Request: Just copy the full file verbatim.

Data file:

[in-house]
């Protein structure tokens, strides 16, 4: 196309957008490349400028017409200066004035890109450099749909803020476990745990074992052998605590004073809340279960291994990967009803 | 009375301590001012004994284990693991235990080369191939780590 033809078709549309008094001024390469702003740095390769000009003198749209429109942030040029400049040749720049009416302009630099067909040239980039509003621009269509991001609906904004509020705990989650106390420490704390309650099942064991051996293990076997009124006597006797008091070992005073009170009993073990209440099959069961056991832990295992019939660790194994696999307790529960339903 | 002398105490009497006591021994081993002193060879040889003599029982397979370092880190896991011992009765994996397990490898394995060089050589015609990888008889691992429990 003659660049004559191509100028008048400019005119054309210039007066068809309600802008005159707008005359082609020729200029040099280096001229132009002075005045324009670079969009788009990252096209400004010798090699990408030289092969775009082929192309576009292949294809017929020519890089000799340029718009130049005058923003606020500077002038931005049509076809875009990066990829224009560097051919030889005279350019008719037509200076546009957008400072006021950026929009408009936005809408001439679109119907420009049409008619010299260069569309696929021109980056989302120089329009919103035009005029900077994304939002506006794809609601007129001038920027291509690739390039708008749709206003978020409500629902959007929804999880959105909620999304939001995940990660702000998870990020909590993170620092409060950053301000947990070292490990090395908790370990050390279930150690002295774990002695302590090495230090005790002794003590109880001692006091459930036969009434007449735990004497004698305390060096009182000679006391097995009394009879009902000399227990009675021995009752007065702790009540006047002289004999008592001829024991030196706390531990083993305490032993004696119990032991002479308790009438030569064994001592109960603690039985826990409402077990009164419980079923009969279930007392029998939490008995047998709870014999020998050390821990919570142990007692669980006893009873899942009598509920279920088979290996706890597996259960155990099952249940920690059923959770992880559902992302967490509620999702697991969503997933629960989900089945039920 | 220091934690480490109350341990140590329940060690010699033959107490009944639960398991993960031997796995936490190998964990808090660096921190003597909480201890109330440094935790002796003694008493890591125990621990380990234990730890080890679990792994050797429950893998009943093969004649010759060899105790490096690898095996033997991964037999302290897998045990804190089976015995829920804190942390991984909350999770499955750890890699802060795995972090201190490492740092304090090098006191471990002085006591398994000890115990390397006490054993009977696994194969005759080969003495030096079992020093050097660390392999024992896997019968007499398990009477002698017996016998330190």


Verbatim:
[in-house]
């Protein structure tokens, strides 16, 4: 196309957008490349400028017409200066004035890109450099749909803020476990745990074992052998605590004073809340279960291994990967009803 | 009375301590001012004994284990693991235990080369191939780590 033809078709549309008094001024390469702003740095390769000009003198749209429109942030040029400049040749720049009416302009630099067909040239980039509003621009269509991001609906904004509020705990989650106390420490704390309650099942064991051996293990076997009124006597006797008091070992005073009170009993073990209440099959069961056991832990295992019939660790194994696999307790529960339903 | 002398105490009497006591021994081993002193060879040889003599029982397979370092880190896991011992009765994996397990490898394995060089050589015609990888008889691992429990 003659660049004559191509100028008048400019005119054309210039007066068809309600802008005159707008005359082609020729200029040099280096001229132009002075005045324009670079969009788009990252096209400004010798090699990408030289092969775009082929192309576009292949294809017929020519890089000799340029718009130049005058923003606020500077002038931005049509076809875009990066990829224009560097051919030889005279350019008719037509200076546009957008400072006021950026929009408009936005809408001439679109119907420009049409008619010299260069569309696929021109980056989302120089329009919103035009005029900077994304939002506006794809609601007129001038920027291509690739390039708008749709206003978020409500629902959007929804999880959105909620999304939001995940990660702000998870990020909590993170620092409060950053301000947990070292490990090395908790370990050390279930150690002295774990002695302590090495230090005790002794003590109880001692006091459930036969009434007449735990004497004698305390060096009182000679006391097995009394009879009902000399227990009675021995009752007065702790009540006047002289004999008592001829024991030196706390531990083993305490032993004696119990032991002479308790009438030569064994001592109960603690039985826990409402077990009164419980079923009969279930007392029998939490008995047998709870014999020998050390821990919570142990007692669980006893009873899942009598509920279920088979290996706890597996259960155990099952249940920690059923959770992880559902992302967490509620999702697991969503997933629960989900089945039920 | 220091934690480490109350341990140590329940060690010699033959107490009944639960398991993960031997796995936490190998964990808090660096921190003597909480201890109330440094935790002796003694008493890591125990621990380990234990730890080890679990792994050797429950893998009943093969004649010759060899105790490096690898095996033997991964037999302290897998045990804190089976015995829920804190942390991984909350999770499955750890890699802060795995972090201190490492740092304090090098006191471990002085006591398994000890115990390397006490054993009977696994194969005759080969003495030096079992020093050097660390392999024992896997019968007499398990009477002698017996016998330190």